Use this lesson to help your ELs understand how to use conjunctions when contrasting information from two different characters’ perspectives. It can be a stand-alone lesson or used as support to the Whose Point Is It Anyway? lesson.
Students will be able to compare two different points of view and analyze how they shape a reader’s perspective.
Students will be able to describe two characters’ perspectives with contrasting conjunctions using a top hat graphic organizer.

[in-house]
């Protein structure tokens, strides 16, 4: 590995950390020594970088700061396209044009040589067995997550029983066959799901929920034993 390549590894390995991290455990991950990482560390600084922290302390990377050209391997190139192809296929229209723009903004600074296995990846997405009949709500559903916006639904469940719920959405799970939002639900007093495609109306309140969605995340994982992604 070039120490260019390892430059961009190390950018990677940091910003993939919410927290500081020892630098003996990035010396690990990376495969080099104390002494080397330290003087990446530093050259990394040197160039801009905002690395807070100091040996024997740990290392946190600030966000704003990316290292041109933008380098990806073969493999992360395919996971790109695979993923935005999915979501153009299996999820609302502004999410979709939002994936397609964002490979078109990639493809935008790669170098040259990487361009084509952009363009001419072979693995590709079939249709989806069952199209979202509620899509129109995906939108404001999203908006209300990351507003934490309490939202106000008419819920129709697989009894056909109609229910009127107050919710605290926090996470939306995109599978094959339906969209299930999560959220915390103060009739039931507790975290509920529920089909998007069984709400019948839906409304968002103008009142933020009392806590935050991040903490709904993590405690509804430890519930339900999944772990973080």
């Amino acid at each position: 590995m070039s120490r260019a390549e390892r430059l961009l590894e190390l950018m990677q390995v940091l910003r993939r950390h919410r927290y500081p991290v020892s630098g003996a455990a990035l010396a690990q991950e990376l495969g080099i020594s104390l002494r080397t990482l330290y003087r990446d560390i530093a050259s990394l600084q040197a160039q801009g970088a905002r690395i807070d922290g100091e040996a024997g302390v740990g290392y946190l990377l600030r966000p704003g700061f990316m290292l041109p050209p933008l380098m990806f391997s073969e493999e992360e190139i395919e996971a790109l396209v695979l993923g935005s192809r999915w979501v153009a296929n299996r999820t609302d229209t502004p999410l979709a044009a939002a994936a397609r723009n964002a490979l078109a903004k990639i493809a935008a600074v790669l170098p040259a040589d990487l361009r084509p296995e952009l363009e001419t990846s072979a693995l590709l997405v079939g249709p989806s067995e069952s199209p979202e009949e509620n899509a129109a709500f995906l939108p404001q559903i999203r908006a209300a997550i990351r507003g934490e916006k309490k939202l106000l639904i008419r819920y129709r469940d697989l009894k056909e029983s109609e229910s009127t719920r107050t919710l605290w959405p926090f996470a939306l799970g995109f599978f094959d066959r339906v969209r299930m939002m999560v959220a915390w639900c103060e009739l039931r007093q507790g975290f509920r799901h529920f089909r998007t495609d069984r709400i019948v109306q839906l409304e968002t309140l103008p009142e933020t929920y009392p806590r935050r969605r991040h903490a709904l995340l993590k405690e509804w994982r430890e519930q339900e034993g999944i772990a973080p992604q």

Write the following student-friendly objective on the board: "I can talk about two characters' perspectives with conjunctions using a graphic organizer."
Ask students to turn and talk to their partner for 30 seconds and share their ideas on the meaning of the word perspective. Poll students with their thumbs up, sideways, or down to show their understanding of the word.
Choose a non-volunteer to read the student-facing objective you've written on the board. Provide the definitions for perspective and conjunction, or allow a student to define the terms.
Tell students they'll read about two sides of one story and contrast the two perspectives using a conjunction.